Pop culture obsessives writing for the pop culture obsessed.
Pop culture obsessives writing for the pop culture obsessed.

Vegas: “(Il) Legitimate”

Illustration for article titled Vegas: “(Il) Legitimate”
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Dennis Quaid’s Ralph Lamb doesn’t get to say anything mythically insane this week—there are no pearls of wisdom about the best way to eat elephants—but the episode does open with a shot of him standing in his field, next to a horse, staring at a tree as if he were trying to gaze into its soul. He also looks as if he’s posing for a statue, to be placed at the Tomb of the Unknown Marlboro Man. Turns out that Ralph’s brother Jack and others who have better made their peace with such softening agents as electric lights and indoor plumbing are plotting to cut the tree down: It’s in the way of a well that needs to be built. “That’s a century oak,” growls Ralph. “It’s been here longer than we have.” At the end of the episode, Ralph lays down the law. The well will be built elsewhere on his property, even though it’ll require 10 times the manpower and cost much more. Jack rolls his eyes at this, but Ralph could scarcely give a shit. He knows what’s really important in life. It’s a man’s God-given right to spend his golden years rocking on the front porch, trading anecdotes with his favorite tree.

Have the creators of Vegas been here longer than we have? Do the show’s writers have century oaks growing between their ears? Vegas takes this hackneyed business about the inherent nobility of the cowboy who has outlived his time and place very seriously—at least as seriously as Ralph takes it, which is one reason Ralph is so relentlessly uninteresting to TV viewers who, thank God, at least don’t have to deal with him directly, and such a pain in the ass to those who are actually in the show, who do. Despite its reputation as the network most in need of a shot of Viagra, CBS doesn’t generally make the mistake of building its procedurals around heroes as boringly upright and old-fashioned as this. The leading men on the CSI shows tend to be geeky weirdos; Mark Harmon on NCIS is a funny old crank with a hillbilly name and a complicated personal history; The Mentalist is a charming rogue. The funny thing is, you’d expect that anyone who seriously believes in this crap about the moral superiority of the gnarly old fossil in the hat and boots would be repulsed by the gangsters who have invaded Ralph’s turf, but Vegas doesn’t communicate that strong a feeling about Michael Chiklis’ Savino, or anyone else in his orbit.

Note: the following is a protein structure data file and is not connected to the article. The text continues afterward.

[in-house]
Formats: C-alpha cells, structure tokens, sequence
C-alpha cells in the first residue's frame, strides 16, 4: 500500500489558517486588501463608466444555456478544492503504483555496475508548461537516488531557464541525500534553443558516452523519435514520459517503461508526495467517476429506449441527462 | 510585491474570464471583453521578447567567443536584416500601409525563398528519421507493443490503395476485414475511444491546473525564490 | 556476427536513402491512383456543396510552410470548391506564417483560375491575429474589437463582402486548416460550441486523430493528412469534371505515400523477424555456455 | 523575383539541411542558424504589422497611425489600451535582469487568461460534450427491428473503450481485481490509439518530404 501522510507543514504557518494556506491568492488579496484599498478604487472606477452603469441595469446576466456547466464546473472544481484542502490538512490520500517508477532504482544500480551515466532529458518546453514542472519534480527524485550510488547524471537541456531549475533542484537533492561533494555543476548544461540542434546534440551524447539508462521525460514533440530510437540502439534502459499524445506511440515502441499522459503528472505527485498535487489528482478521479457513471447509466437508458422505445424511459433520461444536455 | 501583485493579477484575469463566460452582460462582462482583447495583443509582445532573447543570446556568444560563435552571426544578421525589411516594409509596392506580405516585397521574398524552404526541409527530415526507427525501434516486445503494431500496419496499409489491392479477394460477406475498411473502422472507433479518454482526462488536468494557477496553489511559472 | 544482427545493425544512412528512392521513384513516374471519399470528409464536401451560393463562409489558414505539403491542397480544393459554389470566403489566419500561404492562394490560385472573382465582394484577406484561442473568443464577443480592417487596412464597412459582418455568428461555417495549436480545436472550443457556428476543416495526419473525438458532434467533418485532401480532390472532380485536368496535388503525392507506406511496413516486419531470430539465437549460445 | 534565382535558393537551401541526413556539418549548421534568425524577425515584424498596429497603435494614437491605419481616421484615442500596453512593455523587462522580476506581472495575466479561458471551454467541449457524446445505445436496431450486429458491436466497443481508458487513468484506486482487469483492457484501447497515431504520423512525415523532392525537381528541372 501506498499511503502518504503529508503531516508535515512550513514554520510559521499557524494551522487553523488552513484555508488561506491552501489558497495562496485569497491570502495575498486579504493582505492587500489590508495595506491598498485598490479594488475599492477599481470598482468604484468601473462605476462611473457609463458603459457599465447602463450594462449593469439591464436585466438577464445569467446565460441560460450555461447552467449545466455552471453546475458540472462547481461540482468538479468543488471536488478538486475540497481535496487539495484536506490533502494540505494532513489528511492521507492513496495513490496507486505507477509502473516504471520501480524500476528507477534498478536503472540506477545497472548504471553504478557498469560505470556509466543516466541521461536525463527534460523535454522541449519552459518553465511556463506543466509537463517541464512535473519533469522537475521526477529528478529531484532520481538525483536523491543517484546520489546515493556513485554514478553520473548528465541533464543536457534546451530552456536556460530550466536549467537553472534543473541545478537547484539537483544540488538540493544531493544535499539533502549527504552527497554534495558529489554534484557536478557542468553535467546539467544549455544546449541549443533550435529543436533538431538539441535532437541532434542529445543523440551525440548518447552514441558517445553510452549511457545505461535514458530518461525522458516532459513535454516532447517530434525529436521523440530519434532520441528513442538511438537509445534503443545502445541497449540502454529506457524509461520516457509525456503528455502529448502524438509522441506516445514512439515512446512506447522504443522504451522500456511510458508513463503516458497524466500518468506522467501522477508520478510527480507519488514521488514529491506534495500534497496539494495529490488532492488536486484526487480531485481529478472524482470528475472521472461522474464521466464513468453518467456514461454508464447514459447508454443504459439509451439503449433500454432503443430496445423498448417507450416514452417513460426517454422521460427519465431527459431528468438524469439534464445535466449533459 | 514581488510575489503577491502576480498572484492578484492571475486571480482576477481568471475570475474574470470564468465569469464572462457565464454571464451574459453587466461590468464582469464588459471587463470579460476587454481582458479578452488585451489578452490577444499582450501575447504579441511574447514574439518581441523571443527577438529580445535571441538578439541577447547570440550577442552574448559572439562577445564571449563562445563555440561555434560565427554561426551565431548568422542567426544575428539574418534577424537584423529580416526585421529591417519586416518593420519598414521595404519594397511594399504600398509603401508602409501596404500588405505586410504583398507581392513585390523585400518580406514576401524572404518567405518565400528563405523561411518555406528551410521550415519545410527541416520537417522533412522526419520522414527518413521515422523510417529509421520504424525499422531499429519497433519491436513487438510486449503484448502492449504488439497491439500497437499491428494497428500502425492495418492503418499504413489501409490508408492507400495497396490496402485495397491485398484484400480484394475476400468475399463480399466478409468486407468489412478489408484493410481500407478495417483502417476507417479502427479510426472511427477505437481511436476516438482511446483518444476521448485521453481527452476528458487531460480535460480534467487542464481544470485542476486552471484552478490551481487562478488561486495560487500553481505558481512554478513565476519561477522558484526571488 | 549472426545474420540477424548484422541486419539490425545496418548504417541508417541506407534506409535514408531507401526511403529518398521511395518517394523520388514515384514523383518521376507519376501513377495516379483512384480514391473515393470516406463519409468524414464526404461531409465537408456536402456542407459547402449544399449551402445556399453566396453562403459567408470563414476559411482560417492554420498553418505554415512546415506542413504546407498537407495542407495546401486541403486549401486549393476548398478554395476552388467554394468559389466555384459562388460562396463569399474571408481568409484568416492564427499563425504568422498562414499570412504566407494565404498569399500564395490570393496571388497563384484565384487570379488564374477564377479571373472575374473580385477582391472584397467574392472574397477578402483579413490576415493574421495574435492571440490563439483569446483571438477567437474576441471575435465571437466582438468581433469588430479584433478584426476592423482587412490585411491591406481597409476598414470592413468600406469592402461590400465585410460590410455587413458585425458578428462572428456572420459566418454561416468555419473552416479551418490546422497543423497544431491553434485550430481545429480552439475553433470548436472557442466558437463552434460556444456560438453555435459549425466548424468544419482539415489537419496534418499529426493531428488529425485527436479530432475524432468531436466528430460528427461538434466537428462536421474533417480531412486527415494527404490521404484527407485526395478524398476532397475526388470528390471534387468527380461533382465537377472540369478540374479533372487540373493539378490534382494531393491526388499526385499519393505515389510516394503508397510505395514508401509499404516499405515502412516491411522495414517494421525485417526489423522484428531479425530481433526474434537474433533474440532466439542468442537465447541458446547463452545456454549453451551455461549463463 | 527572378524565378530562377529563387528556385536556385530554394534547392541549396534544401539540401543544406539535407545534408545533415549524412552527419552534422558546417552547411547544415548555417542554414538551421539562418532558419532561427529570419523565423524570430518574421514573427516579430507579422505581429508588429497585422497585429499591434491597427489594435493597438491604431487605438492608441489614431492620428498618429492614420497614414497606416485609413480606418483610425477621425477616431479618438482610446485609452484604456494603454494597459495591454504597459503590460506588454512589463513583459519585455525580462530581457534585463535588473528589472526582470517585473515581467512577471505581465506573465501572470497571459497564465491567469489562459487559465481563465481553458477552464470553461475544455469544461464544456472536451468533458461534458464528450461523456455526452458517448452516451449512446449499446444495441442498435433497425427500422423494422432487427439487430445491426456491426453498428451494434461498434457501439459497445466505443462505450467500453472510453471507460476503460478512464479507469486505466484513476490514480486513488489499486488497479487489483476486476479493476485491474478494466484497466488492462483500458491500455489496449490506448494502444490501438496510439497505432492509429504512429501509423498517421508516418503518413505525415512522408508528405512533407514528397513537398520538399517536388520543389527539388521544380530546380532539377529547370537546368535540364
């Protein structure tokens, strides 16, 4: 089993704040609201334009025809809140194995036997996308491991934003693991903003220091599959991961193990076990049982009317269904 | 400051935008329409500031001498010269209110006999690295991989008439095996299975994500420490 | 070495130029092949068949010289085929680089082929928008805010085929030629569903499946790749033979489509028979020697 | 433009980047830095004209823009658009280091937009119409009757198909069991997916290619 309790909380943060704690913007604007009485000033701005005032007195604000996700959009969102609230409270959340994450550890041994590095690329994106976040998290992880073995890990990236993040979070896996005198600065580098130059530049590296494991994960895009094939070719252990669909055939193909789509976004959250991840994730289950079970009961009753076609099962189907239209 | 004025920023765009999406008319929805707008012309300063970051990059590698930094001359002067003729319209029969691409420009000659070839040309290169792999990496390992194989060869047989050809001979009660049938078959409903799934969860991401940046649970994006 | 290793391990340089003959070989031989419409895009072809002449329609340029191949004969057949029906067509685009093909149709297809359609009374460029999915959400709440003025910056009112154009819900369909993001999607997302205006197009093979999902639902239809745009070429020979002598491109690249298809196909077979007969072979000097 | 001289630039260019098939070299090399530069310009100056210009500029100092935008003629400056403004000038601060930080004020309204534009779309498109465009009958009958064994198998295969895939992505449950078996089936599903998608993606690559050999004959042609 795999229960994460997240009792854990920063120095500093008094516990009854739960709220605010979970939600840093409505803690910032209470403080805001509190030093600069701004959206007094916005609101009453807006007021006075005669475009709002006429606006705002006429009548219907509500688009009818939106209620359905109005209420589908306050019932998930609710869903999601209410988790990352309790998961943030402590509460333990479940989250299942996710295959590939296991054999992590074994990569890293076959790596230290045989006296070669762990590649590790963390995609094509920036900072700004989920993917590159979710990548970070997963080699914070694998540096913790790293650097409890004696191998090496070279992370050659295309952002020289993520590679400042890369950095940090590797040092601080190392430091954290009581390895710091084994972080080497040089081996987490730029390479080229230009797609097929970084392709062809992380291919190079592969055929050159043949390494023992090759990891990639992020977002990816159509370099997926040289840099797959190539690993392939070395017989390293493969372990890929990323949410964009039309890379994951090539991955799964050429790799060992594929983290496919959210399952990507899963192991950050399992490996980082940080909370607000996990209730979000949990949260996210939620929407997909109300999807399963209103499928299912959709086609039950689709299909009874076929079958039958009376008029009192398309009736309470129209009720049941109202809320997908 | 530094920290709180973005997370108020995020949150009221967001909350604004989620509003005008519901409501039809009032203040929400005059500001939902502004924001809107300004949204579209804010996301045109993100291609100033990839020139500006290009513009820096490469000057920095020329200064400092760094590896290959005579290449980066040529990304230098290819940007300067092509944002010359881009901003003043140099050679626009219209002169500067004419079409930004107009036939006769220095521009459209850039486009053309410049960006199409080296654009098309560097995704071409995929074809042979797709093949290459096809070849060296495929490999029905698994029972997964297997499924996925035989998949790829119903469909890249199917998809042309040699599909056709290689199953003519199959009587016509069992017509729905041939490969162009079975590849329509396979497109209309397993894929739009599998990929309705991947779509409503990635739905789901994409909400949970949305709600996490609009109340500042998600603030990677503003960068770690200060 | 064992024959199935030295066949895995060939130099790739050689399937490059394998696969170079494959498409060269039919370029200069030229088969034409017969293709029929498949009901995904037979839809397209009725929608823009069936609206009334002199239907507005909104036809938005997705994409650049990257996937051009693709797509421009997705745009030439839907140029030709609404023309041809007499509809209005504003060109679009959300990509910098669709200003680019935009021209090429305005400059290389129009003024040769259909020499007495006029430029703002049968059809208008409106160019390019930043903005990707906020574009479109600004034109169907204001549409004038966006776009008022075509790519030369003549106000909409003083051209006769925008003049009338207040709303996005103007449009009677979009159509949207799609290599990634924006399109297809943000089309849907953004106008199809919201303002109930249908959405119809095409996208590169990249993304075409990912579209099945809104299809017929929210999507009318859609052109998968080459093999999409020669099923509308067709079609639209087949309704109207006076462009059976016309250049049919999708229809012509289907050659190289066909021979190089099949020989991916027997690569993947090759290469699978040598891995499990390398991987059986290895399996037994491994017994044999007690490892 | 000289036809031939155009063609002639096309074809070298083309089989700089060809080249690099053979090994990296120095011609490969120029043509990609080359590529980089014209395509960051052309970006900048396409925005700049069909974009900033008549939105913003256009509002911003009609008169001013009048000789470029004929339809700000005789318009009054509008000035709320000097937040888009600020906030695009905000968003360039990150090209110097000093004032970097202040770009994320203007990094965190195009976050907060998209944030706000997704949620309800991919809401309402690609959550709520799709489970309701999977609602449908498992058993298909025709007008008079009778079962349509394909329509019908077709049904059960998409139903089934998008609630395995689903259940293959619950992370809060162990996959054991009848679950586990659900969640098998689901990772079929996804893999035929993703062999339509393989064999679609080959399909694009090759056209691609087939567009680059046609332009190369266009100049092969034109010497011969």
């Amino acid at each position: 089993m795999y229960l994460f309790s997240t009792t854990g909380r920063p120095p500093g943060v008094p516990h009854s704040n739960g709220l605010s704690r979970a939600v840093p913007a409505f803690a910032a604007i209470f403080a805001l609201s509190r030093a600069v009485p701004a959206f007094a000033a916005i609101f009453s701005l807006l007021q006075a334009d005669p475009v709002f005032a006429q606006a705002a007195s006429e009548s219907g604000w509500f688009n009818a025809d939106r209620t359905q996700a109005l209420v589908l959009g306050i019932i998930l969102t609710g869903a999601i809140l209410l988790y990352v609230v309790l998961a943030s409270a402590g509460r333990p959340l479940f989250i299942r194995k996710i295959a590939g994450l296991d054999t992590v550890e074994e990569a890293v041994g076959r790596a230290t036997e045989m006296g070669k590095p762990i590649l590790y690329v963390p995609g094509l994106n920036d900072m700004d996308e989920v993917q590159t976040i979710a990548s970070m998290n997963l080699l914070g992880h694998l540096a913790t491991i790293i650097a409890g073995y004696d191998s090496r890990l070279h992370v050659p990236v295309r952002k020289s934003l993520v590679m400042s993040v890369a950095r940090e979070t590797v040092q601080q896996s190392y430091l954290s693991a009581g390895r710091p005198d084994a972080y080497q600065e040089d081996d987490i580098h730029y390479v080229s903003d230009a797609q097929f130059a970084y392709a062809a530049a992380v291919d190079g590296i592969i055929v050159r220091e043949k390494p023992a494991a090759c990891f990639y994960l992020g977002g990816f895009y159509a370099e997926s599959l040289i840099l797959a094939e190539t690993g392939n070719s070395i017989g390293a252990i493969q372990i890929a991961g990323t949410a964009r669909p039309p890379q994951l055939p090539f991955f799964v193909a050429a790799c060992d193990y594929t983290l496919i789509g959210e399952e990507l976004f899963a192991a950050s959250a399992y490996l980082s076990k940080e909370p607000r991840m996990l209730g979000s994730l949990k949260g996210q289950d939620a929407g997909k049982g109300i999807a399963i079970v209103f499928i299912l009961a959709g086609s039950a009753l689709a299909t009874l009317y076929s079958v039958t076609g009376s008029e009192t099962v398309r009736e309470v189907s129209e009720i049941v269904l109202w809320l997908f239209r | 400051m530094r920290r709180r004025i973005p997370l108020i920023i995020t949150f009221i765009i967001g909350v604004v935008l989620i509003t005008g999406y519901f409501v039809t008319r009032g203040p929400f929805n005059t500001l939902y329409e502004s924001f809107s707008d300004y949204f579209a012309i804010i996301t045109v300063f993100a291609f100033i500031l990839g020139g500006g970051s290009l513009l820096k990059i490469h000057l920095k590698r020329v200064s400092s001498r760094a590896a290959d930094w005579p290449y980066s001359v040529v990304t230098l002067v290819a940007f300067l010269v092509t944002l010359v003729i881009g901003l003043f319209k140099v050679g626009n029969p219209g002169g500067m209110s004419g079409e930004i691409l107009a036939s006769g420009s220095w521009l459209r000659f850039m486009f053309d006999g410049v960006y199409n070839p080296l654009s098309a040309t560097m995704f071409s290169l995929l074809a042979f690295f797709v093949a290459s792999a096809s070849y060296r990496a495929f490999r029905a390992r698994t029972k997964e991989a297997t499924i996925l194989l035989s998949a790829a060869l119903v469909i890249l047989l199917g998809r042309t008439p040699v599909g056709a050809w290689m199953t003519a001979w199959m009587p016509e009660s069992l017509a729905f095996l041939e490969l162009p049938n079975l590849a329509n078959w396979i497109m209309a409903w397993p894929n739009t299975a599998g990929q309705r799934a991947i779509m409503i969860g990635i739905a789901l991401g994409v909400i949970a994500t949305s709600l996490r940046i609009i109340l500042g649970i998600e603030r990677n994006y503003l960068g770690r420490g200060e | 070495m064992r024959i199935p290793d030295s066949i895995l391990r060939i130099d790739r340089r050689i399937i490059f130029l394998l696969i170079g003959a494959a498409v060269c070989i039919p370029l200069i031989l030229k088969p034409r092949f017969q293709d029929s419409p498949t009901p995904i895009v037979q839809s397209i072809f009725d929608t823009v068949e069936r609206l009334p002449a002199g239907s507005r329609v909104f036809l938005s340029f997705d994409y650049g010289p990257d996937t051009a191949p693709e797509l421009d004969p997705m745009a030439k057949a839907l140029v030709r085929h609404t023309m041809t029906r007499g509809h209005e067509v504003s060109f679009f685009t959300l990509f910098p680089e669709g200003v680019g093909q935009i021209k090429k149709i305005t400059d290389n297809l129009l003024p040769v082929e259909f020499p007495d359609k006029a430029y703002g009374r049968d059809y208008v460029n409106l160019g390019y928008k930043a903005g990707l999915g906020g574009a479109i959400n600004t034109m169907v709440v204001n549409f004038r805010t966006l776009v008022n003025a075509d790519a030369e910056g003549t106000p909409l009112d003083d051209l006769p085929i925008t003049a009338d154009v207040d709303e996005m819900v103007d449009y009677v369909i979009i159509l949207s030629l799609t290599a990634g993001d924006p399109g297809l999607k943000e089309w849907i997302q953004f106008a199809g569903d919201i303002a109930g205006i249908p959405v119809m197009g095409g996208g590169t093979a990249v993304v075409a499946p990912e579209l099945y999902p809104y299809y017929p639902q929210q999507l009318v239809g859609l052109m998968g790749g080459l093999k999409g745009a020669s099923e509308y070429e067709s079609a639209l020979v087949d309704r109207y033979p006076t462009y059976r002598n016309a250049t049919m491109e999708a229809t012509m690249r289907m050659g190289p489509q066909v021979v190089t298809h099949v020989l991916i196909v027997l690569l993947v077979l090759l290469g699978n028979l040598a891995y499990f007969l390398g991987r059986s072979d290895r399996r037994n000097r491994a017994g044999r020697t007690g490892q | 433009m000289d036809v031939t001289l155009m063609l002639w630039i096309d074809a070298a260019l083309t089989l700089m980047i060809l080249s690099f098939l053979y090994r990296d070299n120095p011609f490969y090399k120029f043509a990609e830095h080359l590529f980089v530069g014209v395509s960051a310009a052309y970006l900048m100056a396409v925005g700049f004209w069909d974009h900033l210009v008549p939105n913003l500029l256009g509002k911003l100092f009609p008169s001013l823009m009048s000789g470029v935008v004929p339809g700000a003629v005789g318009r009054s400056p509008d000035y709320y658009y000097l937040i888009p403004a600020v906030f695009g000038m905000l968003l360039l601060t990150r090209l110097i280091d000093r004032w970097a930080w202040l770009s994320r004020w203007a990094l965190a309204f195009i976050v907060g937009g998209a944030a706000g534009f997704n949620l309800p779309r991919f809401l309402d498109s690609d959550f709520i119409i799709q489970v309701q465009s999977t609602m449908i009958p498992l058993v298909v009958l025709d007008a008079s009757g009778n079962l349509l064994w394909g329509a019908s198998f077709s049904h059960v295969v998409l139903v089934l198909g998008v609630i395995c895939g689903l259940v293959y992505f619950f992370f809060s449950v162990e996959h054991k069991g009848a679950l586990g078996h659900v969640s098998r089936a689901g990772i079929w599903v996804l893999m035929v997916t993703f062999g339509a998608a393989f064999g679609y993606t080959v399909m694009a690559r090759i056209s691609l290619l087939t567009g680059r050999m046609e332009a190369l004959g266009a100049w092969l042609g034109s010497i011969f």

It doesn’t harbor a big ol’ fetishistic man-crush on them, the way Martin Scorsese often does, but it doesn’t seem to regard them as pollutants despoiling the clean American desert, either. Either of those attitudes might energize the show, but the people behind Vegas don’t betray any strong feeling one way or the other. It’s about cowboys and gangsters for the same reason Cowboys & Aliens was about cowboys and aliens: Somebody thought these things would be cool to throw together, because there have been so many movies and TV shows featuring one or the other that they must be pretty cool together. If the CBS executives who gave the show the green light had been in a different frame of mind that day, it could just as well be about duckies and bunnies.